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Cell Host Microbe. 2017 Nov 8;22(5):667-677.e5. doi: 10.1016/j.chom.2017.10.008.

Staphylococcus aureus Virulent PSMα Peptides Induce Keratinocyte Alarmin Release to Orchestrate IL-17-Dependent Skin Inflammation.

Author information

1
Department of Dermatology, Chiba University Graduate School of Medicine, Chiba 260-8670, Japan.
2
Department of Pathology and Comprehensive Cancer Center, University of Michigan Medical School, Ann Arbor, MI 48109, USA.
3
Division of Molecular Immunology, Medical Mycology Research Center, Chiba University, Chiba 260-8673, Japan.
4
Pathogen Molecular Genetics Section, Laboratory of Human Bacterial Pathogenesis, National Institute of Allergy and Infectious Diseases, NIH, Bethesda, MD 20892, USA.
5
Department of Dermatology, Chiba University Graduate School of Medicine, Chiba 260-8670, Japan; Division of Molecular Immunology, Medical Mycology Research Center, Chiba University, Chiba 260-8673, Japan.
6
Department of Pathology and Comprehensive Cancer Center, University of Michigan Medical School, Ann Arbor, MI 48109, USA. Electronic address: gabriel.nunez@umich.edu.
7
Department of Dermatology, Chiba University Graduate School of Medicine, Chiba 260-8670, Japan. Electronic address: yumi01@chiba-u.jp.

Abstract

Staphylococcus aureus commonly colonizes the epidermis, but the mechanisms by which the host senses virulent, but not commensal, S. aureus to trigger inflammation remain unclear. Using a murine epicutaneous infection model, we found that S. aureus-expressed phenol-soluble modulin (PSM)α, a group of secreted virulence peptides, is required to trigger cutaneous inflammation. PSMα induces the release of keratinocyte IL-1α and IL-36α, and signaling via IL-1R and IL-36R was required for induction of the pro-inflammatory cytokine IL-17. The levels of released IL-1α and IL-36α, as well as IL-17 production by γδ T cells and ILC3 and neutrophil infiltration to the site of infection, were greatly reduced in mice with total or keratinocyte-specific deletion of the IL-1R and IL-36R signaling adaptor Myd88. Further, Il17a-/-f-/- mice showed blunted S. aureus-induced inflammation. Thus, keratinocyte Myd88 signaling in response to S. aureus PSMα drives an IL-17-mediated skin inflammatory response to epicutaneous S. aureus infection.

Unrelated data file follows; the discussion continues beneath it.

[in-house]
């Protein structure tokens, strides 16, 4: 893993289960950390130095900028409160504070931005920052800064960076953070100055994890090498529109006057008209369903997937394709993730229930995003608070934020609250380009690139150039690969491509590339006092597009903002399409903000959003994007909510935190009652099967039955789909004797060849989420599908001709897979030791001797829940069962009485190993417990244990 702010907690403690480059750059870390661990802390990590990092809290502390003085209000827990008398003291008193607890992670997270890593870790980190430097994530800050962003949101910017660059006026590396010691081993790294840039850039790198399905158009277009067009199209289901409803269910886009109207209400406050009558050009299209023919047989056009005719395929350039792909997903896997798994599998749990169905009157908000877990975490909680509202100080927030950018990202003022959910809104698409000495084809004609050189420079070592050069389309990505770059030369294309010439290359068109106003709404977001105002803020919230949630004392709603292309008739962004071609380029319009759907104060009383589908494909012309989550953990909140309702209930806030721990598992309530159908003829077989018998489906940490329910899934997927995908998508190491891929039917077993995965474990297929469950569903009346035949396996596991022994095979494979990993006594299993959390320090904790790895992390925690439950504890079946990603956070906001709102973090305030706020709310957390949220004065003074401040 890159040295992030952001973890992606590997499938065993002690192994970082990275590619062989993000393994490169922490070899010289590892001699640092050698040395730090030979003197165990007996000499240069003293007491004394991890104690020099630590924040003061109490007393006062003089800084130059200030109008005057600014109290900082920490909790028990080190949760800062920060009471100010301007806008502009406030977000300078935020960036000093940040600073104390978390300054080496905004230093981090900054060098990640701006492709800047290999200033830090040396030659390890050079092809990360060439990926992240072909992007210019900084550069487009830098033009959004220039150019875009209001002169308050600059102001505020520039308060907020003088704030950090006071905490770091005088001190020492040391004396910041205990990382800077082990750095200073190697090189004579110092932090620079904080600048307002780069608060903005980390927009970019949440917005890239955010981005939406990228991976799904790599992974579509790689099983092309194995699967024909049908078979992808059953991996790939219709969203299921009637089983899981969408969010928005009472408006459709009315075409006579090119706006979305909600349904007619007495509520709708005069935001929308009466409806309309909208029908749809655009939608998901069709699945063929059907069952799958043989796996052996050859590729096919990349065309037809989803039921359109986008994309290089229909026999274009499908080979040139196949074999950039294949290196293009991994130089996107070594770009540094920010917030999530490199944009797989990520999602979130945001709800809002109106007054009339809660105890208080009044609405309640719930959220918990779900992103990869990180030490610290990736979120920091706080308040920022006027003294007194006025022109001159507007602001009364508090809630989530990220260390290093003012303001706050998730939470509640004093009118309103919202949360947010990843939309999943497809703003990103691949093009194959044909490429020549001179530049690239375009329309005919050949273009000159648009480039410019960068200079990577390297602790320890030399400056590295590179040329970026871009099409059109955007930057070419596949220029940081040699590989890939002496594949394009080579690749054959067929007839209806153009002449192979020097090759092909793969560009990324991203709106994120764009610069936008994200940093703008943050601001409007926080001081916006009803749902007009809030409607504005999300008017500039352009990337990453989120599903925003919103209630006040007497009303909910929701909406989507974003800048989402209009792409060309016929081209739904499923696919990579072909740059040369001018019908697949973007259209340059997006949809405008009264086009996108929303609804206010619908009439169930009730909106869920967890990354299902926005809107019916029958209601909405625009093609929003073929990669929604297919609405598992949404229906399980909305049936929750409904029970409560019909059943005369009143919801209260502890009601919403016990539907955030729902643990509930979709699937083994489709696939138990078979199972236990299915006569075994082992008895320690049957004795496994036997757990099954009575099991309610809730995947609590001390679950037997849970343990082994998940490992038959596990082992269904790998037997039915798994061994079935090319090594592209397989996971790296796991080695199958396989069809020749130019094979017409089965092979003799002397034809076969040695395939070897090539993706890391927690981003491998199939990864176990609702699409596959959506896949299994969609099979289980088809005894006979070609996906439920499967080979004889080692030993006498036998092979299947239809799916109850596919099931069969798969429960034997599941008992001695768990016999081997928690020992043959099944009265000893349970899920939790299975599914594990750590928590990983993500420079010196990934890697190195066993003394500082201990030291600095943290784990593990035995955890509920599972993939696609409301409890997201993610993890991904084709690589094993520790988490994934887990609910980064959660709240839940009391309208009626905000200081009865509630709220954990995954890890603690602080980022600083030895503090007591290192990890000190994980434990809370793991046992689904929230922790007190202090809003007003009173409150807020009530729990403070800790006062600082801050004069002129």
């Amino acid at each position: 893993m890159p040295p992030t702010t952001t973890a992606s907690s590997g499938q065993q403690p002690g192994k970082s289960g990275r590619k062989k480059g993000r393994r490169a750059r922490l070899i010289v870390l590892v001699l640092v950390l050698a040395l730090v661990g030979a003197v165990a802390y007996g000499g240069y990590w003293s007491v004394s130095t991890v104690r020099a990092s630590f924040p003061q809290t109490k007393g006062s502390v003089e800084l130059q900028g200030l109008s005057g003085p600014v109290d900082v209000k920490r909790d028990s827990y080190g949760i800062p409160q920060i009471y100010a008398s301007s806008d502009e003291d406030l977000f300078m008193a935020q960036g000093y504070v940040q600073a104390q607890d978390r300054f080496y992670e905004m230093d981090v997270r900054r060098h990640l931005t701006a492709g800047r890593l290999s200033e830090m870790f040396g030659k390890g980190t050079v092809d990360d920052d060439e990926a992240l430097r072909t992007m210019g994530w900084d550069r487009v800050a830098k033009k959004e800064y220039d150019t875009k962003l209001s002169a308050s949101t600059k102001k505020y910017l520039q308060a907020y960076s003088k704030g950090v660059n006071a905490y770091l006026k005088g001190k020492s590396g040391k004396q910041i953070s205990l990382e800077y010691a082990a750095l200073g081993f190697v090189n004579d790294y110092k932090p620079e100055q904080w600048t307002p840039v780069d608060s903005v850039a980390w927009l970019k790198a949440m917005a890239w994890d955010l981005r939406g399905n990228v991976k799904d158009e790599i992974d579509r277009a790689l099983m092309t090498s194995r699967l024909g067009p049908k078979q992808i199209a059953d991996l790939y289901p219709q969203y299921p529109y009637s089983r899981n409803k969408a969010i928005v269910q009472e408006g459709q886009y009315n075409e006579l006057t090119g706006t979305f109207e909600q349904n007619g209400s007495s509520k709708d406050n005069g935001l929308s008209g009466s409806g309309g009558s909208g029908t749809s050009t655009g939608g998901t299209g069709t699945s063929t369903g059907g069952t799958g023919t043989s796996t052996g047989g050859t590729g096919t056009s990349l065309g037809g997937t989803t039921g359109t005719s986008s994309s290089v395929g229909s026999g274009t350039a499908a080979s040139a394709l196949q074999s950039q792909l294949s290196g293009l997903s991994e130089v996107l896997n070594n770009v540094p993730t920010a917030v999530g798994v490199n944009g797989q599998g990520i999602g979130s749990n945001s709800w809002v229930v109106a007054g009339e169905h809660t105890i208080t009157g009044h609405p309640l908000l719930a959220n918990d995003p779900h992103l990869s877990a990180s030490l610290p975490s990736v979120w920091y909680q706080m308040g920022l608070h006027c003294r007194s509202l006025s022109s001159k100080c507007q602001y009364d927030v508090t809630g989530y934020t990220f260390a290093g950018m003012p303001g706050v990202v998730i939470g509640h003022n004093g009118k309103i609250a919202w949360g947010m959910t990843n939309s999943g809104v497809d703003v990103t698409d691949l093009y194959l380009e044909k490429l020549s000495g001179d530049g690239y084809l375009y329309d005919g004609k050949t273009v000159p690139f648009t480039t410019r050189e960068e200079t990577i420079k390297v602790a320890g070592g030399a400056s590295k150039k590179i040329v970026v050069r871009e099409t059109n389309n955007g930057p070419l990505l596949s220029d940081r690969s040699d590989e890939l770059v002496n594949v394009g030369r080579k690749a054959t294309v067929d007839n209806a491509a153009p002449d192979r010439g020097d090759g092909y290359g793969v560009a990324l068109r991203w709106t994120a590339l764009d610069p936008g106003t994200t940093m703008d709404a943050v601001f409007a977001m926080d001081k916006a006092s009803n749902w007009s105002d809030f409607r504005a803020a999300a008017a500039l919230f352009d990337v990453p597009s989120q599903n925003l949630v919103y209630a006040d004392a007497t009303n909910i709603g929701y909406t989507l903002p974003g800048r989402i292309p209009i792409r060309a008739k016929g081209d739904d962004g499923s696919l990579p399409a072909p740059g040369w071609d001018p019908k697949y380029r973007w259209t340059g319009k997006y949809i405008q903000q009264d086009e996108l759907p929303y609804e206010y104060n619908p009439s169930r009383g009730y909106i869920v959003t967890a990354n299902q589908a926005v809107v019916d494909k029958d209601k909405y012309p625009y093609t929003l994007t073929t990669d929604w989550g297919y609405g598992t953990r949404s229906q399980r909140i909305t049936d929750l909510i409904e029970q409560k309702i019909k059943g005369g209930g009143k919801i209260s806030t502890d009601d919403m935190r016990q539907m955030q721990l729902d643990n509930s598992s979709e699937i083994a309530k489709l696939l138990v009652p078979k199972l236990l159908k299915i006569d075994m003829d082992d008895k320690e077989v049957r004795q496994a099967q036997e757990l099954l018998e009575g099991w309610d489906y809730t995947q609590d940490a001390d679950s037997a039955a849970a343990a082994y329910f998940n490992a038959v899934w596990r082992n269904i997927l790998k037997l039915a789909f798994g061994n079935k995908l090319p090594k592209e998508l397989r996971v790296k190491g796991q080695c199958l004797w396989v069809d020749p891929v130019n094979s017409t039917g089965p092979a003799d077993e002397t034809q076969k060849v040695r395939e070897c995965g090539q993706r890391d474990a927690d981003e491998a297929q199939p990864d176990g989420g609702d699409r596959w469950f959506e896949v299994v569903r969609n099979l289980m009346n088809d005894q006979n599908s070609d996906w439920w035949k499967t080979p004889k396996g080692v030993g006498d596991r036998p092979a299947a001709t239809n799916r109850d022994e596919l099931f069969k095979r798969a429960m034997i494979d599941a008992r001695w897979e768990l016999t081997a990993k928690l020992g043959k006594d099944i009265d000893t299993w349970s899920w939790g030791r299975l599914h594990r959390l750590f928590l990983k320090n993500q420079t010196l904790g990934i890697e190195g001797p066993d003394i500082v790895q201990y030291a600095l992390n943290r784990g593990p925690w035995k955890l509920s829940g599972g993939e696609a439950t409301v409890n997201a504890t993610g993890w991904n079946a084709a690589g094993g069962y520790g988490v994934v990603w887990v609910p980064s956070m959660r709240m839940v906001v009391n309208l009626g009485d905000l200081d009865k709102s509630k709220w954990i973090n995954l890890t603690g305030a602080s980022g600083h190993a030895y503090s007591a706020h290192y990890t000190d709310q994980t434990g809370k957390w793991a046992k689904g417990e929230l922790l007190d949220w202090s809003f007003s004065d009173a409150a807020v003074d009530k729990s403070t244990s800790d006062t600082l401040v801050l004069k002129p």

KEYWORDS:

Agr virulence; IL-1; IL-36; Myd88; PSMs; S. aureus; alarmins; pathogen virulence; skin infection

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PMID:
29120744
PMCID:
PMC5728420
DOI:
10.1016/j.chom.2017.10.008
[Indexed for MEDLINE]
Free PMC Article

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